Bishop Tony Caldwell leads student protest at Fort Osage High School students chant enough is enough. pic.twitter.com/N2lBeolCvw— mara rose williams (@marawilliamskc) April 26, 2017
In yet another case of racism on campuses, a racist message reportedly shared on social media contained death threats against African-American students at a Missouri high school.
Students and parents held a protest outside Fort Osage High School after authorities alerted them to the vile post, saying two students used Snapchat to send racially charged threats to black students at the school.
Tanea Jones, a parent whose son is a junior at the school, read out a sentence to 41 Action News from the message, saying most of it was too graphic to share.
A photo shared on Twitter appears to show the alarming threat.
"One of these days I'm going to have enough and come into the school with a gun and shoot all of you," the post read.
Jones added her son is now too scared to go to school.
"He's like, 'No. I don't feel safe up here. I want to leave. I want to come home. This is not right,'" she said. "You shouldn't have to be a black male or female scared to go to school because of your own social media and this is what you get."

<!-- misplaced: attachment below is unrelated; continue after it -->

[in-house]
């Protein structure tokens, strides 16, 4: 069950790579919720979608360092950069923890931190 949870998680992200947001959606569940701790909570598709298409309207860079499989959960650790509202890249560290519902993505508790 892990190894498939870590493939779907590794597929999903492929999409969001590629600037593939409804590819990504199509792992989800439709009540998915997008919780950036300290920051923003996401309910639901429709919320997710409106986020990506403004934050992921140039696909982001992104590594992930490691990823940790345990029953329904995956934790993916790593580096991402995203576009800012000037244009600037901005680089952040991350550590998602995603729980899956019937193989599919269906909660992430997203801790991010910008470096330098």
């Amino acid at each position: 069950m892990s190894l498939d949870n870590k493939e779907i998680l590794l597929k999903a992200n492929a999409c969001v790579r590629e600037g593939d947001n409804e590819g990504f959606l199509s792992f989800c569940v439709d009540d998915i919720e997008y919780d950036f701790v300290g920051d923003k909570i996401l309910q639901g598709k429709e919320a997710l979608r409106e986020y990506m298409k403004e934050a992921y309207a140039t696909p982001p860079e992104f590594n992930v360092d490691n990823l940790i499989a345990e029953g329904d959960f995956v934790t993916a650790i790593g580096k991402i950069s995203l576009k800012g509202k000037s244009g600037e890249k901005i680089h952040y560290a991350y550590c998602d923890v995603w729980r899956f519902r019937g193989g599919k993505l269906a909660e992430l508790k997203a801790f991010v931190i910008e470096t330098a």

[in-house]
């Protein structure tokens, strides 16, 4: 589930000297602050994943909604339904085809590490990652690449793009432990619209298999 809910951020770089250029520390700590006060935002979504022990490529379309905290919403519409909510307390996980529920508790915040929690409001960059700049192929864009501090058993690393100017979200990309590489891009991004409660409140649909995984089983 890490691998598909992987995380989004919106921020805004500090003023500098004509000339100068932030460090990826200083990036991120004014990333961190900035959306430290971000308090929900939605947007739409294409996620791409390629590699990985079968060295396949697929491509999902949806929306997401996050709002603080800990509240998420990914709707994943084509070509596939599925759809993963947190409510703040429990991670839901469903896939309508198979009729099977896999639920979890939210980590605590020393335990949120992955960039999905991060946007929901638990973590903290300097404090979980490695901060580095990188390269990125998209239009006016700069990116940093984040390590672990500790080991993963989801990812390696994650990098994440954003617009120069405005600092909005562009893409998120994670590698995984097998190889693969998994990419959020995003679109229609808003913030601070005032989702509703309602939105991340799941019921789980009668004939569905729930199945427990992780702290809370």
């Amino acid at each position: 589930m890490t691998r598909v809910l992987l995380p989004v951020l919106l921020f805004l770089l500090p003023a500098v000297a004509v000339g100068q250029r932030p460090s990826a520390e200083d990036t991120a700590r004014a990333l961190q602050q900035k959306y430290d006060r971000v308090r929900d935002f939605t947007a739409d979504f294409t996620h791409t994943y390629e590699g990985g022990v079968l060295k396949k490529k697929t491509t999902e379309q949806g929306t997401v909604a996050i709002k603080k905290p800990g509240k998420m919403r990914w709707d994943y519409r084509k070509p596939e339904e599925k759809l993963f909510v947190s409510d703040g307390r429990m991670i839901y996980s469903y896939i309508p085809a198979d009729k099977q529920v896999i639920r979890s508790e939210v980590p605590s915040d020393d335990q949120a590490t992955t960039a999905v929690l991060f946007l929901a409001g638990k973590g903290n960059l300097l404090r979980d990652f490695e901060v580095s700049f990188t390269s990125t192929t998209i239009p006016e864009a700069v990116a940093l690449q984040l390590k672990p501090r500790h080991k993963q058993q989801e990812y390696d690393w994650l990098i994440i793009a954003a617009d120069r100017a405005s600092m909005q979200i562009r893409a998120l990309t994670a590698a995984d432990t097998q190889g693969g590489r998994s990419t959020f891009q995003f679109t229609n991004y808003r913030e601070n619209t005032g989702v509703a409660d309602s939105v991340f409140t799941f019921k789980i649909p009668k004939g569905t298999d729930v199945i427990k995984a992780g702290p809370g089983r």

The Fort Osage School District is currently investigating the matter, adding disciplinary action has been taken. The school, however, would not say if any students were suspended.
"I am going to be honest, I feel if it was the other way around, and these kids were black doing it, I think they would have been kicked out of the school," Denise Pullman, a pastor at Eternal Life Ministry, told 41 Action News.
Incidents of racism on campus have spiked recently.
In January, a Pennsylvania teenager faced charges for allegedly posting a racist Snapchat video in which the white high school student called a black student a racial slur. The following month, in Nottingham High School in New Jersey, a student was disciplined after posting a Snapchat photo showing the school's gospel choir performing during a Black History Month assembly with the caption, "Slave auction, they work hard and need little rest."
In March, a North Cobb High School, Atlanta, student allegedly used Snapchat to call black people the n-word, “wanting slavery back and wanting to be the person who assassinated President Abraham Lincoln.”